Tornado confirmed in Salisbury area

A confirmed EF-1 tornado caused extensive damage Monday afternoon in the Salisbury area, the National Weather Service said Tuesday.

The weather service said it received reports of downed trees, downed utility poles and overturned cars. NWS officials said winds were about 100-105 mph, and the tornado carved about a mile-long path about a football field wide.

Link: NWS statement on Salisbury tornado

“It’s a relatively narrow, quite short-lived tornado, and certainly, that would be substantiated by any of the radar data that we saw yesterday,” Bill Sandler, with the National Weather Service, said. “What’s unusual about this event is it acted more like the type of tornado that we would experience with a tropical system, even though we weren’t being affected by a tropical system.”

The heaviest damage was reported near Salisbury University. Police started getting calls about damage shortly after 1:30 p.m., initially on the south side of the city near the university, and then the storm moved northeast.

While a tornado warning was not issued, a severe thunderstorm warning was. The weather service said most of the rotation in the storm was located in the lower altitudes, and there was not much information that there was a tornado until it hit.

Emergency management officials said most residents didn’t know how serious the situation was until it was happening.

“The 911 call takers that were screening those calls, their intuition, their instincts told them this could possibly be a tornado. They actually set off our tornado sirens at the fire stations in the central area of Salisbury,” said Dave Shipley, director of the Wicomico County Department of Emergency Services.

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There were no serious injuries reported.

“Obviously, we have a couple families that are experiencing the worst of it and had to move, and obviously, that’s difficult for them, but really, as a city, I think there’s a bit of a sense of relief,” Salisbury Mayor Jacob Day said.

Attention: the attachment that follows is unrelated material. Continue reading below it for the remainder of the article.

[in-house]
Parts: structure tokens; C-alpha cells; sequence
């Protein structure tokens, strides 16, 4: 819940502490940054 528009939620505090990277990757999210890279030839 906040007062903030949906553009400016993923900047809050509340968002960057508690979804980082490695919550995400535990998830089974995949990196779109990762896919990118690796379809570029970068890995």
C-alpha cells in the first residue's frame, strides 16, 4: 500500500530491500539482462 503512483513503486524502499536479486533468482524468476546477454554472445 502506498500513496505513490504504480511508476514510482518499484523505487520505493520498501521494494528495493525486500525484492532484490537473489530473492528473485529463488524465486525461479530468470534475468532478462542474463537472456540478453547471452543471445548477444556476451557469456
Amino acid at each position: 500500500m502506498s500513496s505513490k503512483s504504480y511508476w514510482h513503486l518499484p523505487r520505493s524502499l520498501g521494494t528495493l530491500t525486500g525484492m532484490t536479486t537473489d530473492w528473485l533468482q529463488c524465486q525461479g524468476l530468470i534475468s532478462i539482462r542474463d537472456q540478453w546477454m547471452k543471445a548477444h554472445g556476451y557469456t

Trees came down on homes and a porch collapsed in a neighborhood just northeast of the university. Residents said they expect to be cleaning up for quite some time.

Even as crews started removing a tree from atop of George Conway’s home, he still can’t believe what happened.

“We went to the front window and we looked up and the tree said timber. I was like, ‘Oh my God.’ The house was shaking and everything. It was crazy,” Conway said.

Photos from the area showed cars overturned and buildings damaged. City crews spent much of Monday removing downed trees and overturned cars and getting power restored to homeowners.

Blake Benn, general manager at Hoppers Bar and Grill, caught the whole thing on surveillance video.

“To see what actually transpired and how raw everybody’s emotions were after this thing passed, it was incredible,” Benn said. “Seeing a car on its top and another one flipped over, it was scary. It seemed like something out of a movie, and even watching the video, it looks like a movie set, the way how easily these things the cars are flipped over and everything.”

A neighborhood east of U.S. Route 13 got the worst of it with downed power lines that knocked out power for at least five hours. But neighbors were spending that time outside cleaning up.

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“I’ve never seen anything like this before,” Conway said.

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